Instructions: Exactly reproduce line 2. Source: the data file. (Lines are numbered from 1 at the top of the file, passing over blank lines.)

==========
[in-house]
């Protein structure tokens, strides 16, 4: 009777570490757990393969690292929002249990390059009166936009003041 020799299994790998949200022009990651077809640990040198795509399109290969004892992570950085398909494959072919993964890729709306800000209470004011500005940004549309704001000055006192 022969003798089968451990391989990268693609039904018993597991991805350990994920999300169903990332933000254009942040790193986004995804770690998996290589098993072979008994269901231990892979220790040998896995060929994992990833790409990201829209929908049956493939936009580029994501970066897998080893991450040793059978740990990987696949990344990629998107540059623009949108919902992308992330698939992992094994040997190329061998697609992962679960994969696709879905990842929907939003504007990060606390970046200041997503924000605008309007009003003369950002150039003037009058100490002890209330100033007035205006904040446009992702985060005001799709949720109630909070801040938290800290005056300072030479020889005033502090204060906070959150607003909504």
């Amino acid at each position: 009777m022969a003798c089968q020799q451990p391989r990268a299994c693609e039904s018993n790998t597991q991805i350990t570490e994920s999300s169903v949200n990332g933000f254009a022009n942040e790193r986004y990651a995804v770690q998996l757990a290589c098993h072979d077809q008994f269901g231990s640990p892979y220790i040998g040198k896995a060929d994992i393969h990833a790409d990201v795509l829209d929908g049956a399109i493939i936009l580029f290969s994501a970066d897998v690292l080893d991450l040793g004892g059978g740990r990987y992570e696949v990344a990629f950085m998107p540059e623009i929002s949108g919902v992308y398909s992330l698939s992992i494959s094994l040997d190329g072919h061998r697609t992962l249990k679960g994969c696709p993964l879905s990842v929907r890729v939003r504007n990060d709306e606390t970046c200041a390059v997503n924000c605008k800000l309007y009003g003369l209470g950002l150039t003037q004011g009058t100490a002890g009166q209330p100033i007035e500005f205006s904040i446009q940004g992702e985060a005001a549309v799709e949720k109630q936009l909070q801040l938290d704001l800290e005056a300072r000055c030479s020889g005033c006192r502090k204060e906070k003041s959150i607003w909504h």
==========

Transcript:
């Protein structure tokens, strides 16, 4: 009777570490757990393969690292929002249990390059009166936009003041 020799299994790998949200022009990651077809640990040198795509399109290969004892992570950085398909494959072919993964890729709306800000209470004011500005940004549309704001000055006192 022969003798089968451990391989990268693609039904018993597991991805350990994920999300169903990332933000254009942040790193986004995804770690998996290589098993072979008994269901231990892979220790040998896995060929994992990833790409990201829209929908049956493939936009580029994501970066897998080893991450040793059978740990990987696949990344990629998107540059623009949108919902992308992330698939992992094994040997190329061998697609992962679960994969696709879905990842929907939003504007990060606390970046200041997503924000605008309007009003003369950002150039003037009058100490002890209330100033007035205006904040446009992702985060005001799709949720109630909070801040938290800290005056300072030479020889005033502090204060906070959150607003909504």